Snapshots - #37: It, Breathe, Mark Felt – The Man Who Brought Down the White House

It (2017), (♦♦♦♦): Four inseparable friends in middle school bond with other three newcomers. They all have in common that they are bullied by the same people. Over the course of one summer they'll fend off bullies and face a centuries-old demon in the form of a clown, named Pennywise, whom has been disappearing kids and terrorizing the town of Derry, Maine, every twenty-seven years since the town was founded.
Based on Stephen King's novel of the same title, It is a movie with a smart script and a sympathetic ensemble of nerds that deliver light humor, and deep thrills. It doesn't hurt that each and every character has his or her own arc, thus one gets to know their motivations and fears before Pennywise enters head on into the picture.
In a nod to 1980s movie classics such as The Goonies, and the Brat Pack ensemble, the newest adaptation of It takes place at the end of that decade, when it seems, at least from the Hollywood perspective, that every kid harbored a genius insi…

W.E. (♦♦♦½)

Wally Winthrop, a young New Yorker, has given up her career at Sotheby’s to marry a prominent doctor and start a family, but her hopes of having a child soon begin to fade when she notices that her husband William has a roving eye. Wally, always fascinated by Wallis Simpson and King Edward VIII’s love story, begins to frequent Sotheby’s again when she learns that things that belonged to her idols are going to be auctioned. Wally finds an admirer at Sotheby’s: Evgeni, a young Russian immigrant who works there as a security officer. When William finally reaches his breaking point, he sets in motion a series of events that will make Wally realize her dreams.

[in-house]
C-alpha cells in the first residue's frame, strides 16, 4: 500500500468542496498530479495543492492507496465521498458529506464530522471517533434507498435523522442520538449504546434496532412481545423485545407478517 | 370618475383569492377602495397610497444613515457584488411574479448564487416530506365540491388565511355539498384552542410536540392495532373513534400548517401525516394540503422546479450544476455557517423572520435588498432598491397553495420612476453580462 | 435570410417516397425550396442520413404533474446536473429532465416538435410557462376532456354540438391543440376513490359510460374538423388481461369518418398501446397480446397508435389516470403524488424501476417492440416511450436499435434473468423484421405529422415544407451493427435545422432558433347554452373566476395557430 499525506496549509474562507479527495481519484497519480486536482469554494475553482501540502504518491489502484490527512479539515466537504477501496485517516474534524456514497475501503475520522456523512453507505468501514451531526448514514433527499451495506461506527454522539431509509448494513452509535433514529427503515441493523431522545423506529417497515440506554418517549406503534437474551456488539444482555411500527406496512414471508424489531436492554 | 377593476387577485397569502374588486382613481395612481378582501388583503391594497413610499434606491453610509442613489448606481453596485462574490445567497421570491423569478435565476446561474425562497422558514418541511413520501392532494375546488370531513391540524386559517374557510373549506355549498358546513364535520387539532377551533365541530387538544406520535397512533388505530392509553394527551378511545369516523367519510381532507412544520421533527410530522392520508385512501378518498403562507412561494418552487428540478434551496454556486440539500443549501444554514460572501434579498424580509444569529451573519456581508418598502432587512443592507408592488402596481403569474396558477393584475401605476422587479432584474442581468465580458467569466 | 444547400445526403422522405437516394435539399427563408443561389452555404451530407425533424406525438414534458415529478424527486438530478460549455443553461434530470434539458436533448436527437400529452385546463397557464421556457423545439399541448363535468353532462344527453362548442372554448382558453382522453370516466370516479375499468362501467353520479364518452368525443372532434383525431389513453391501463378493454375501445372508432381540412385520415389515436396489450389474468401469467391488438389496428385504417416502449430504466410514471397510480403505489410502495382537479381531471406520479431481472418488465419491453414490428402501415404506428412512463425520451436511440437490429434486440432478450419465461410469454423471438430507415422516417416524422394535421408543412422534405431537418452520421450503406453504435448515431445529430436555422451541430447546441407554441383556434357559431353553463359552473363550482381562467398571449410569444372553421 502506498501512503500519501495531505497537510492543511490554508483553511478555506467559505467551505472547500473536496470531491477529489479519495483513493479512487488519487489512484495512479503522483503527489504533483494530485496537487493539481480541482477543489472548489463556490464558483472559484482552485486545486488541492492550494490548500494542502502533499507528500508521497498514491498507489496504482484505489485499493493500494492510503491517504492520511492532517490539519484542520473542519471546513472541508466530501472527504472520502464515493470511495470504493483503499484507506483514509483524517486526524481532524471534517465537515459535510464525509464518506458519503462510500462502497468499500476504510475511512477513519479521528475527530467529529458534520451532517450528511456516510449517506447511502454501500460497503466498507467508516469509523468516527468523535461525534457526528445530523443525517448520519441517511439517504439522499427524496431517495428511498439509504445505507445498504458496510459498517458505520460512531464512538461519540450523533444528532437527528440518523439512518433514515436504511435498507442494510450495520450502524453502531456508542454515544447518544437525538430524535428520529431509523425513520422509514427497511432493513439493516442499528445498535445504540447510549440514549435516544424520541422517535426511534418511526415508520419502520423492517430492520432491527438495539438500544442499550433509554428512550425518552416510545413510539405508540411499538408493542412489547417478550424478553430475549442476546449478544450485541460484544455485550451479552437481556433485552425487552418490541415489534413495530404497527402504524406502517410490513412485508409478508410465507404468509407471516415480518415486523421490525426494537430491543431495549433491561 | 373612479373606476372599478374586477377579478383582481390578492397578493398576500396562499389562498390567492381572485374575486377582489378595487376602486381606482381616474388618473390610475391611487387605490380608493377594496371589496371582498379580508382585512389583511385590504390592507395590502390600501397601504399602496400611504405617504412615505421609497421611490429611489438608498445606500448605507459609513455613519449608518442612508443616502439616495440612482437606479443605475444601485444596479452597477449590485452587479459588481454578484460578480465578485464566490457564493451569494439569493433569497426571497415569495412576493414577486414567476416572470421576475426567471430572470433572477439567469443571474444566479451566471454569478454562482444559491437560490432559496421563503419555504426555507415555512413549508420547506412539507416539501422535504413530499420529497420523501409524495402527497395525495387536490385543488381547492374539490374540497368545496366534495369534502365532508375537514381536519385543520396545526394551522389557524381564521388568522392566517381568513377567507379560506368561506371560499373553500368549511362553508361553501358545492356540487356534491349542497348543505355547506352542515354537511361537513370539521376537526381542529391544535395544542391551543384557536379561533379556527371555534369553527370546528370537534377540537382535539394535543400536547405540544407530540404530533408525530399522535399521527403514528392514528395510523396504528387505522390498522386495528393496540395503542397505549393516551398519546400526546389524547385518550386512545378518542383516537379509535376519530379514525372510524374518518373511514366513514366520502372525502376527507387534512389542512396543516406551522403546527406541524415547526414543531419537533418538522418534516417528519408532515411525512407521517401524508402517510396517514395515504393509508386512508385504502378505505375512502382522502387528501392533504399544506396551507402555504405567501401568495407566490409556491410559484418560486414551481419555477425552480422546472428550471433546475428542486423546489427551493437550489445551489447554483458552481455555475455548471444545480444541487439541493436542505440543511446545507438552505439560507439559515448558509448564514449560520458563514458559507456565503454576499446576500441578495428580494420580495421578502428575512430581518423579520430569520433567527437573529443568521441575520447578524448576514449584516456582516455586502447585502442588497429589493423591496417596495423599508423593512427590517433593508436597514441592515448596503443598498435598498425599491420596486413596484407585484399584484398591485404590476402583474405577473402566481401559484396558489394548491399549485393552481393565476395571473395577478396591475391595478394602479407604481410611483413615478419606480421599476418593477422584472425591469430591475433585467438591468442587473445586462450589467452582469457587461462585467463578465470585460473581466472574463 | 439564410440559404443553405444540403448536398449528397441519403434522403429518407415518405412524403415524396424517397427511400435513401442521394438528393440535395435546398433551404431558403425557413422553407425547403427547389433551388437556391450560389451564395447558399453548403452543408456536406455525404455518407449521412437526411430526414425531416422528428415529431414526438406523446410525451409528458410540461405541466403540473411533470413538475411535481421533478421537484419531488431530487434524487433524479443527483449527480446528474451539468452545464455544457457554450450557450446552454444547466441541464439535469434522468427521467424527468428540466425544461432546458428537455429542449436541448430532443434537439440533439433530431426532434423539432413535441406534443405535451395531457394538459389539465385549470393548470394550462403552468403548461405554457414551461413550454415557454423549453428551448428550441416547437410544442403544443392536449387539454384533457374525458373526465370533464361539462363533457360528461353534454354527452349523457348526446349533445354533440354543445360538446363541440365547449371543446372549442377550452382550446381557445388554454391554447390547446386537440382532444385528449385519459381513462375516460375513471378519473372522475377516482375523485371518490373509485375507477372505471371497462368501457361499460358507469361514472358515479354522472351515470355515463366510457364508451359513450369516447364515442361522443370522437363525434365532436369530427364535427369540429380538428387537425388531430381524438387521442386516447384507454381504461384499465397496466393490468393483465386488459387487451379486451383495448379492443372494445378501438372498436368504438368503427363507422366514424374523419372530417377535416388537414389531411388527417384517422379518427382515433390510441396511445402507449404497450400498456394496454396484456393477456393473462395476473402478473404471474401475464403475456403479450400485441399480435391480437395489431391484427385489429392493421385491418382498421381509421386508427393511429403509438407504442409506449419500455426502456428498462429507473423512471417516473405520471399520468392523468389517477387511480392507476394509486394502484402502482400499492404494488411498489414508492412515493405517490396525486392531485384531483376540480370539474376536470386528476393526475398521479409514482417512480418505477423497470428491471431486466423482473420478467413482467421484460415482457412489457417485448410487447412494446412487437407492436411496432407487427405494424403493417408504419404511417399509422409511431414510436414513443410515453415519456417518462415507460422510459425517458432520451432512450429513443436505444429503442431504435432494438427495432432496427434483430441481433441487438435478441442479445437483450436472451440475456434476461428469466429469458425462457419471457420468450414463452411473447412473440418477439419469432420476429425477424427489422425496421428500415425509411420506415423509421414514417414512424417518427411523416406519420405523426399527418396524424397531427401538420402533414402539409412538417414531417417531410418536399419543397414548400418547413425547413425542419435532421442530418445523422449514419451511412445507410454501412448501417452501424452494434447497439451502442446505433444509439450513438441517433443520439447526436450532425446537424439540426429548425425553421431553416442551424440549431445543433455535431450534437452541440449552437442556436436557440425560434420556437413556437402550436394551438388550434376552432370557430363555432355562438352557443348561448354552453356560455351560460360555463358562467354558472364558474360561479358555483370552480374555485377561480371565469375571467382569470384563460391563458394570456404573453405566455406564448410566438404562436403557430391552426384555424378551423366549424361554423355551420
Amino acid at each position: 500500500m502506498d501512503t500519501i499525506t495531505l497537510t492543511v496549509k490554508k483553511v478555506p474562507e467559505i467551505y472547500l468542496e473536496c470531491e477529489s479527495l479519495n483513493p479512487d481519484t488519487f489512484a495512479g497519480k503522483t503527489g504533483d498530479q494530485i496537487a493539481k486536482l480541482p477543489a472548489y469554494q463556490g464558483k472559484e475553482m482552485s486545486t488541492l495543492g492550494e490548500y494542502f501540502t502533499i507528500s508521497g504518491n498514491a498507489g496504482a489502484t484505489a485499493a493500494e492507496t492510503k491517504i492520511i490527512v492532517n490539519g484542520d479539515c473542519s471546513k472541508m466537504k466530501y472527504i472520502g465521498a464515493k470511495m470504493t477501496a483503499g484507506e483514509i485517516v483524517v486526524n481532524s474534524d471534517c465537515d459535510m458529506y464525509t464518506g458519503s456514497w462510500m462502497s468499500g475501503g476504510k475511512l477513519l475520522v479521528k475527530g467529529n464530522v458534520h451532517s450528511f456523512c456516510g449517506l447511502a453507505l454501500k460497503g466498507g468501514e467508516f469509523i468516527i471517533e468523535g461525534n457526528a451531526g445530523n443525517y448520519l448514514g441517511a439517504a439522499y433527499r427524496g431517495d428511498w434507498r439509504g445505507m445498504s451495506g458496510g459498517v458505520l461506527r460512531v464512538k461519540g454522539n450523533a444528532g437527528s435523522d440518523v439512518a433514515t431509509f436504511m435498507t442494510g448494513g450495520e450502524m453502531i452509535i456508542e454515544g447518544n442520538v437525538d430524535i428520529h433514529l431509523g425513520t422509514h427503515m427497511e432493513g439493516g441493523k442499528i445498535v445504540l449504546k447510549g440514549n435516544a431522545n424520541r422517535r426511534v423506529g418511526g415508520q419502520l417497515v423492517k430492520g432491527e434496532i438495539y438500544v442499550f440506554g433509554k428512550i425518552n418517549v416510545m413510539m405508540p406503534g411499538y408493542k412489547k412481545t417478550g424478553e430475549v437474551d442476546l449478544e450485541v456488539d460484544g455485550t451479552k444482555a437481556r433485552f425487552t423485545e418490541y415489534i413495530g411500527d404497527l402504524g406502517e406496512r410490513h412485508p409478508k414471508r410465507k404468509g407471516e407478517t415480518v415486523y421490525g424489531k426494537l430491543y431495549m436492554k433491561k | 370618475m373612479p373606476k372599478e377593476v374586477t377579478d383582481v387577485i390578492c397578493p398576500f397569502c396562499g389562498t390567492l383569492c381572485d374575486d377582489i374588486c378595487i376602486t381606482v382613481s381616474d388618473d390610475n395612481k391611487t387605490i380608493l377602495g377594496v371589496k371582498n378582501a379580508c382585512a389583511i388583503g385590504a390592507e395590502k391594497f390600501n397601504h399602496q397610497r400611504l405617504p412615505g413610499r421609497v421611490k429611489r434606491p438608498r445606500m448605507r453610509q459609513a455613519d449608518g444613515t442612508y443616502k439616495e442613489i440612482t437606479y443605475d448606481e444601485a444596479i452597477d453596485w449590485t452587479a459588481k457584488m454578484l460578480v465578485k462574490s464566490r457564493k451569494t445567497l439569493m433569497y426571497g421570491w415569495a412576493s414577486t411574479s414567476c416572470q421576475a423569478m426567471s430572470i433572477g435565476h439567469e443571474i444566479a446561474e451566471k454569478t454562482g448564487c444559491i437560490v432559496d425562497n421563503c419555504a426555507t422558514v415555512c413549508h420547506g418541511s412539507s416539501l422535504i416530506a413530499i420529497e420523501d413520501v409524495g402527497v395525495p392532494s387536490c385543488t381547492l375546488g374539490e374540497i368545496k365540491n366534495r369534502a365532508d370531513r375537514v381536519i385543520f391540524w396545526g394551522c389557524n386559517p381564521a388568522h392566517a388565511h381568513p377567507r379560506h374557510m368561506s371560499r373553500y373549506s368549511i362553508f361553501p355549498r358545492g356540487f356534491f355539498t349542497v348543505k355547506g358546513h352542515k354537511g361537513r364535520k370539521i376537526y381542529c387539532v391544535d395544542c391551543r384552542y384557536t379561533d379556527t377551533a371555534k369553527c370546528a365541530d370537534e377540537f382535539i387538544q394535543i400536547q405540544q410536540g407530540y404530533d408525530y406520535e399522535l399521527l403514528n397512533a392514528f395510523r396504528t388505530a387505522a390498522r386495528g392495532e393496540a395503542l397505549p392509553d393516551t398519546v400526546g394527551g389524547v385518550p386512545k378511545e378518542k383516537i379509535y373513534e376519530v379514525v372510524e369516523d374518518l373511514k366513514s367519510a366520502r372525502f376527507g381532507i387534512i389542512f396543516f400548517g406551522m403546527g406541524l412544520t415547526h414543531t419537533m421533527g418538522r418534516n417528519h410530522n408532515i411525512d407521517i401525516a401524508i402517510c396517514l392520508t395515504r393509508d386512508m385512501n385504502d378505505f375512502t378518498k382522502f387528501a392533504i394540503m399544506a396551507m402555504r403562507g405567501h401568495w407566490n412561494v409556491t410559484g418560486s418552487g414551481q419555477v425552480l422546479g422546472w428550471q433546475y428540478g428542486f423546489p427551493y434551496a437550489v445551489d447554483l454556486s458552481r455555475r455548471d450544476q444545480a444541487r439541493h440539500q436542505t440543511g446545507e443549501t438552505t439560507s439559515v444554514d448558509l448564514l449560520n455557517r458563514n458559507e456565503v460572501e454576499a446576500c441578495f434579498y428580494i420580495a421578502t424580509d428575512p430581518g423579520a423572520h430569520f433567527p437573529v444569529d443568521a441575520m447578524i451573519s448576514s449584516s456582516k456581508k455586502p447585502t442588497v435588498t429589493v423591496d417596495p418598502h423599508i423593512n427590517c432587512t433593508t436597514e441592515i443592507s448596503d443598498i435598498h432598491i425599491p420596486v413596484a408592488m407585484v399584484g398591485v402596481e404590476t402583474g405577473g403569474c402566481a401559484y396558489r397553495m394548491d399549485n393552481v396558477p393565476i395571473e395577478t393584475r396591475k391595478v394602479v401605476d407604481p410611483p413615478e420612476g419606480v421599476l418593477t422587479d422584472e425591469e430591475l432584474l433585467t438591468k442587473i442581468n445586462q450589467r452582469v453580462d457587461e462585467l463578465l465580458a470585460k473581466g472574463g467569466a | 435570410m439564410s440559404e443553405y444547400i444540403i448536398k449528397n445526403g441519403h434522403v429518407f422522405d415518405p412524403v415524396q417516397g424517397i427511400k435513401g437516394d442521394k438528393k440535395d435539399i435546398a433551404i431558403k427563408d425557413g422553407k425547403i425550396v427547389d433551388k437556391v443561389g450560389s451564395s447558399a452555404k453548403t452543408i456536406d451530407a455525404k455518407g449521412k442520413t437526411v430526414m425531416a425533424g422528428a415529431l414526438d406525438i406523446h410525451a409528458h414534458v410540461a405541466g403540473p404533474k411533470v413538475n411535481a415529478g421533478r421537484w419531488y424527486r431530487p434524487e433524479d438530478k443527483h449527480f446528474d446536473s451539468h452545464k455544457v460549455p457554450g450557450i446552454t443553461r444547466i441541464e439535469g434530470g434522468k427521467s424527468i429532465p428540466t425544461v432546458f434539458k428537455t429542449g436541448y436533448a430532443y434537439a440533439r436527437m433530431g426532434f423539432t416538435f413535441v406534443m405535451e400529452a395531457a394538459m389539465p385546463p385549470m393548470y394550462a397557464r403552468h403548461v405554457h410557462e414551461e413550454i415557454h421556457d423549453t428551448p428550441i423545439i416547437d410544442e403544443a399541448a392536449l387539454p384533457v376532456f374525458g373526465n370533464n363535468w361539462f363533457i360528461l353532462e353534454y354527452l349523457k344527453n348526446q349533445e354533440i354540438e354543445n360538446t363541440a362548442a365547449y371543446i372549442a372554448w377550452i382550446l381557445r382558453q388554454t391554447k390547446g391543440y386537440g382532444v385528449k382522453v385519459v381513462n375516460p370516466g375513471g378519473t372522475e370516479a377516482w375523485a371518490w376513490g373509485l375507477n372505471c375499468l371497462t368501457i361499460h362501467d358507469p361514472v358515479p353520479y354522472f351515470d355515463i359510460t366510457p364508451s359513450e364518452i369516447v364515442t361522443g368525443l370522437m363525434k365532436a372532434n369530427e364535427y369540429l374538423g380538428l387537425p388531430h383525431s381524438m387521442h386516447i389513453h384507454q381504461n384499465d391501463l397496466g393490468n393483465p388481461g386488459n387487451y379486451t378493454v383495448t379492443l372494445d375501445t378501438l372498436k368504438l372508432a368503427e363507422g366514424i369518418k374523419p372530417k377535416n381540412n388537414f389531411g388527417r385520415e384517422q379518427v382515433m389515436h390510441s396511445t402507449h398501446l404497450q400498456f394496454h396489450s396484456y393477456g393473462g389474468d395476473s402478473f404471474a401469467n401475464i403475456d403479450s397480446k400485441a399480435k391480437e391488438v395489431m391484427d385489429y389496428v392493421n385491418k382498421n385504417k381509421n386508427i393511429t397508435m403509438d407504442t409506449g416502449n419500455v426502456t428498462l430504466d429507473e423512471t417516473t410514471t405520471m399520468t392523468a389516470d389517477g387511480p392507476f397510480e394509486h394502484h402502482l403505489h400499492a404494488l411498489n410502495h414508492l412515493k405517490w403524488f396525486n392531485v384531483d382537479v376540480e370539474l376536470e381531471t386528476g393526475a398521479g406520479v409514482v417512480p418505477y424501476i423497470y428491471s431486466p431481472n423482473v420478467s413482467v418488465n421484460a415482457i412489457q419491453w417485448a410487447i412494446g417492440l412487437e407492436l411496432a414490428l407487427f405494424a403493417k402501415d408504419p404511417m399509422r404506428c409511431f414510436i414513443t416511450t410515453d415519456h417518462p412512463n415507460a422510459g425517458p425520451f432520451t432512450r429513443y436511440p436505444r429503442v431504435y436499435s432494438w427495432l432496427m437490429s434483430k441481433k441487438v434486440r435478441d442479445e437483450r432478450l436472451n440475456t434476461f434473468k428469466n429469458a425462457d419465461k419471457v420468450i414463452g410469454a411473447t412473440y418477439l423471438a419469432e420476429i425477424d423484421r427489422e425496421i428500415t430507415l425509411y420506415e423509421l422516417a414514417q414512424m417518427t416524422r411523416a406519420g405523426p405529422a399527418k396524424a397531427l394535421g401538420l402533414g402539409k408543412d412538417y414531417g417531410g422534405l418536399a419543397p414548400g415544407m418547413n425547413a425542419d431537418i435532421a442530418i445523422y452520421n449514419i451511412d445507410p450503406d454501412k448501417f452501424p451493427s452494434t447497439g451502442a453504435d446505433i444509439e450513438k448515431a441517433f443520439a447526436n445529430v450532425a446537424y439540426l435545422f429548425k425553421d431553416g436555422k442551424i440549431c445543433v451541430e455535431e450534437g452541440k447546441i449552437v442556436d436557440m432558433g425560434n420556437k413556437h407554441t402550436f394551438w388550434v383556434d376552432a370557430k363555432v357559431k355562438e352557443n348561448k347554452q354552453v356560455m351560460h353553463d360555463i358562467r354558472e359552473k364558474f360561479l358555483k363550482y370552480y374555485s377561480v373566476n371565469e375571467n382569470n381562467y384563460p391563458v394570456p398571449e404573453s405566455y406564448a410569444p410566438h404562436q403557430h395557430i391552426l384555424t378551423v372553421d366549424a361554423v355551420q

I was interested in this movie in part because it is a sister story of The King’s Speech. I was hesitant to watch it though because it was directed by Madonna. What good could it come from a film directed by Madonna, right? Wrong. I was pleasantly surprised! W.E. is haunting, the story of an enduring and all consuming love affair that forced a king to abdicate for the woman he loved. We hear of what Edward VIII gave up for Wallis, yet we never hear her side of the story; this is an attempt to explore her side and see how it was to walk in her shoes from the moment she met him.

W.E. is very well acted, especially by Abbie Cornish (Sucker Punch) in the main role. The story takes time to unfold yet it’s never boring. It is a seductive mystery because the audience gets trapped in the parallelisms between Wally and Wallis Simpson’s love lives.

W.E. is profanity free and the sex scenes are done with great care, even the violent ones.

The narration is not linear, and that bothered me a little at the beginning as the characters were introduced, but once the initial shock went away it was easy to follow the story. The costumes are splendid, the music superb. Nothing is left to chance; this is a carefully crafted film.

Madonna directed, co-wrote the script and produced a movie that it’s a gem, even more so because it was her first directorial effort. I hope she makes more movies like this one.